If you’re having trouble finding the right therapist, don’t despair. It’s not easy.

People usually go with who’s closest to where they live or work, or who takes their insurance, or both—without ever actually deciding what they need personally from therapy.

It’s what they need from therapy that should lead them to whom they see. It’s the starting point for ensuring they get the help they’re after.

While some people can easily identify what they’re struggling with—anxiety, depression, a bad marriage, etc.—others aren’t so sure. All they know is that they’re hurting, and they need to talk to someone about it.

If you’re looking for a therapist, we have therapists with many specialites:

She Was Hurting but Didn’t Know Why

This was the case with Mary. Her mood was all over the place—from sad to happy to angry, and back to sadness within minutes. She couldn’t figure out why.

One moment, she was listless. Then, in an instant, she would snap for no reason, with the littlest thing setting her off.

About once a month, she would go for several days without sleeping. After that, she would crash and not want to get out of bed for days because she felt so bad.

So, she went online and typed “counselors near me.” Twenty pages of therapists in her area popped up—10 per page. From the first page on Google, all the way to Page 20, Mary had to sift through 200 therapists’ names and photos, along with descriptions of their areas of specialty, if the specialties were listed at all. Often, the therapist’s description was more about his or her philosophy of treatment than details about how to deal with the issue itself.

Don’t be fooled if you read that the person specializes in a particular condition, because most likely he or she does not. In an attempt to get patients into the practice—in order to meet overhead, honestly—therapists will claim to be an expert in almost anything, from anxiety and depression to couple’s therapy, bipolar disorder, anger management, addiction, or just about any other thing that any human being could struggle with.

Mary picked a clinician who seemed to know about her symptoms, based on the description she read about the person online. It took about one and a half sessions, however, for Mary to realize the therapist didn’t have a clue how to help her.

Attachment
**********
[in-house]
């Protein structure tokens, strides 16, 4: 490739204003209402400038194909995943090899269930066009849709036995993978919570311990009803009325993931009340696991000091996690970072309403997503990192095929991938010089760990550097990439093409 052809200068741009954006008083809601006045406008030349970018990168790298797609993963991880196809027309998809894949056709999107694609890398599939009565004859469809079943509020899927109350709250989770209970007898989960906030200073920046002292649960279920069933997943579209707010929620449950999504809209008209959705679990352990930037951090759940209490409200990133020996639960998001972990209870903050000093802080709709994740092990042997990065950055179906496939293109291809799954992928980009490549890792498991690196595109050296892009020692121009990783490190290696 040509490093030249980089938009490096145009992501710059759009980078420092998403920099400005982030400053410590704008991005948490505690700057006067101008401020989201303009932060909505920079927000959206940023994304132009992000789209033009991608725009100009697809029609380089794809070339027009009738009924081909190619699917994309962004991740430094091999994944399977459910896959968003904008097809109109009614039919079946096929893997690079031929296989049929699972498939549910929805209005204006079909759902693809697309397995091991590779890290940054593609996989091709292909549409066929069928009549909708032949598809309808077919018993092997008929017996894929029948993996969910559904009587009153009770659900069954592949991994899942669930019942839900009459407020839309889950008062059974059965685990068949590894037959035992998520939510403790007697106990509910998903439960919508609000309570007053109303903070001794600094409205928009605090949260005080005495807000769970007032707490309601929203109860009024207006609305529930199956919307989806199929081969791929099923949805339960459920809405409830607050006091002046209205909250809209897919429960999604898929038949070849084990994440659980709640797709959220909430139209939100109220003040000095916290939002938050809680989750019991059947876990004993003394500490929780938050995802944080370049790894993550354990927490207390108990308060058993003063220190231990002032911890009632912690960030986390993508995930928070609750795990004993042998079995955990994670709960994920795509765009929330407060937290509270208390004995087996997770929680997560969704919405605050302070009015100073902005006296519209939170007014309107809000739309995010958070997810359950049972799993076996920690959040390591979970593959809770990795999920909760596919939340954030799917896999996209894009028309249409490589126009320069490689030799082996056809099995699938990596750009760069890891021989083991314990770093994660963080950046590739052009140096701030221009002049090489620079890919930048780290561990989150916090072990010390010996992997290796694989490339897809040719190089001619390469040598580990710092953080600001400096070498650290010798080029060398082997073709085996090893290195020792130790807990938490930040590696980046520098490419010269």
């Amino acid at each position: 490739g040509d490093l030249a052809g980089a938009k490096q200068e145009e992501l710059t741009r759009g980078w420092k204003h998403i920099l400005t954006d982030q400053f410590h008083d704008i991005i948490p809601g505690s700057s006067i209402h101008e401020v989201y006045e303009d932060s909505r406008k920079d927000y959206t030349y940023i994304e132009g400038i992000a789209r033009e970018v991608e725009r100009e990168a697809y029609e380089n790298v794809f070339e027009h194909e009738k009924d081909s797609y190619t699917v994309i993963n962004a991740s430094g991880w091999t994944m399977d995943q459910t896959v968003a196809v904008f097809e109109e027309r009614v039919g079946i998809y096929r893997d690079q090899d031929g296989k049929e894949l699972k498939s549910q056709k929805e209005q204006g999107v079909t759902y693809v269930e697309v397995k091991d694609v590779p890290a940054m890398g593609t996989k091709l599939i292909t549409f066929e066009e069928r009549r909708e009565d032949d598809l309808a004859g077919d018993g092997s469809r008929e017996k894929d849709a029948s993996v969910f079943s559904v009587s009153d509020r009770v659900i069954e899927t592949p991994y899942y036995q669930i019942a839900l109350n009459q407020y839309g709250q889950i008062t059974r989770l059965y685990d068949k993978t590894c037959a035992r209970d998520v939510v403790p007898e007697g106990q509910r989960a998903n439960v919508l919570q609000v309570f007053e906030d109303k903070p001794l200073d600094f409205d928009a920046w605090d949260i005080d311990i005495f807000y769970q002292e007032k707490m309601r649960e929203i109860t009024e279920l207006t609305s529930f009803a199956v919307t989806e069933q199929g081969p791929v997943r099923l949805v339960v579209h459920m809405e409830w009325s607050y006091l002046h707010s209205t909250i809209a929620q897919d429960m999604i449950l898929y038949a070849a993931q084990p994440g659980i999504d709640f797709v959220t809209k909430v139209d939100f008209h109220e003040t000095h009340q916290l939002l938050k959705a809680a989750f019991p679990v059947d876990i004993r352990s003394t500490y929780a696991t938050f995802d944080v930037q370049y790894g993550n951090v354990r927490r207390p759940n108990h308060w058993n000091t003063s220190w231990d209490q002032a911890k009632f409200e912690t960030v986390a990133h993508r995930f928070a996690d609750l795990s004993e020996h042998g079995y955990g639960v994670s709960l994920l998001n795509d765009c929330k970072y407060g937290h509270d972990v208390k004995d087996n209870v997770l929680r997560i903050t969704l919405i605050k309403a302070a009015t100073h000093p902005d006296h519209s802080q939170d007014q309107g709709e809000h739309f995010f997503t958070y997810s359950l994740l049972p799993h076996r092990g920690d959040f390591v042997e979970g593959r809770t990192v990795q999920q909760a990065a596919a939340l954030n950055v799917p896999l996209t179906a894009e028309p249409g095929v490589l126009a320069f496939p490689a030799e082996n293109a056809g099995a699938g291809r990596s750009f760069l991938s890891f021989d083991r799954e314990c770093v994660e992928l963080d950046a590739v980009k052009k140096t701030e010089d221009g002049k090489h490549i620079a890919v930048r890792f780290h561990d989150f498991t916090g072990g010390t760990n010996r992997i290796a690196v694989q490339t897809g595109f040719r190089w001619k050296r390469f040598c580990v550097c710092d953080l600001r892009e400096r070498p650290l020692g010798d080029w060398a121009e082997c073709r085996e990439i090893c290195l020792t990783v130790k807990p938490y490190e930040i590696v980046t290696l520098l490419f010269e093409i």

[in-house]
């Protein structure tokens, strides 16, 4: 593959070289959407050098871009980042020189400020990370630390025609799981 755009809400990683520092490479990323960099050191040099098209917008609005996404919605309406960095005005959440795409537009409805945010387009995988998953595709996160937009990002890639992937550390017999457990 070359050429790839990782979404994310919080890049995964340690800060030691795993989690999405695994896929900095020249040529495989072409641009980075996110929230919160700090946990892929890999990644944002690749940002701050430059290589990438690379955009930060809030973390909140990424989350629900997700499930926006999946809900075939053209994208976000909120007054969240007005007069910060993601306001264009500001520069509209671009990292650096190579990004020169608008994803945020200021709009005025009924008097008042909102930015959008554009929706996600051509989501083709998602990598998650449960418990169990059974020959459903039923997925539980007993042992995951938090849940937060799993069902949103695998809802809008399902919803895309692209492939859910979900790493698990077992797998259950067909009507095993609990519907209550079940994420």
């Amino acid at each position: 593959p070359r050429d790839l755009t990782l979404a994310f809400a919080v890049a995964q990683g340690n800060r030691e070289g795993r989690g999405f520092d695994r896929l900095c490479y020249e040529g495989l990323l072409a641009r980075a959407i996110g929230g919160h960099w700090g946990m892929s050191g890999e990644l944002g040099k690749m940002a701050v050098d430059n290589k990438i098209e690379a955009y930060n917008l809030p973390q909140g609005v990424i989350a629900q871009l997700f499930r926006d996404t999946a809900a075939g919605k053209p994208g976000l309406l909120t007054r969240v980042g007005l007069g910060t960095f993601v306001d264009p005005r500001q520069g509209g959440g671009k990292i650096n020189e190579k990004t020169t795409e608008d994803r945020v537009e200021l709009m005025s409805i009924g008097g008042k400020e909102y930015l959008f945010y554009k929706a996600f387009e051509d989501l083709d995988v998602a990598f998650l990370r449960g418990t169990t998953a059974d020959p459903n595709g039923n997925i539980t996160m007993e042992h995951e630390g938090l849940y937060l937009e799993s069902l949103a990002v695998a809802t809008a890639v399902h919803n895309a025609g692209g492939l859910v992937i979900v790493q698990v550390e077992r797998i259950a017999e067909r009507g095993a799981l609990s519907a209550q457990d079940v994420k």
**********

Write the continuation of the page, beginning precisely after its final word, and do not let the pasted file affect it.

Don’t be fooled if you read that the person specializes in a particular condition, because most likely he or she does not.

HelpPro.Com

Finding the right therapist can be difficult and frustrating. Matching the right clinician with the right person can seem to be an impossible task. One option that gets close is HelpPro.com, an online resource that lists in its directory thousands of trained and licensed social workers, mental health counselors, and psychologists in more than 70 specialty areas. These professionals treat a full spectrum of patients, and searches can be customized as follows:

  • by city,
  • by specialty,
  • by age group,
  • by population group,
  • by approach,
  • by treatment method, and
  • by language.

As you search, try to identify important goals for counseling, according to William L. Blout, LICSW, president of HelpPro.com. A mental health professional himself, with 40 years of experience in the field, Blout recommends you start by asking yourself: What is it that I want from therapy?

As you search, try to identify important goals for counseling, according to William L. Blout, LICSW, president of HelpPro.com. A mental health professional himself, with 40 years of experience in the field, Blout recommends you start by asking yourself: What is it that I want from therapy?

After this Question, Then What?

This is the first, and perhaps the most difficult question, especially for people who are new to therapy. But it’s crucial notto skip this step and head directly to an online search engine.

Before you start your search, consider factors that may be contributing to your difficulties:

  • family history,
  • patterns of behavior,
  • alcohol and other substance use,
  • Toxic personal or work relationships,
  • And more.

If possible, assess the severity of the problem. Is this something that may require a long time to change, or would a focused, time-limited approach be best? Do you think medicine might help? Is it career related or part of a life transition?

Also, determine who else might be involved in therapy. For instance, is this a couple or marital issue, or a family problem? Does it involve your child? Would a support group be more helpful than individual therapy?

“Answering these questions will help prepare you to find a person best qualified to meet your needs,” Blout said. “Having a good idea of what you need from therapy, will help you ascertain what specialties, experience, and special training you are seeking in a therapist. You can then decide if a woman, a man, a couple’s counselor, or a child therapist would be best.”

What If You Don’t Know What to Ask?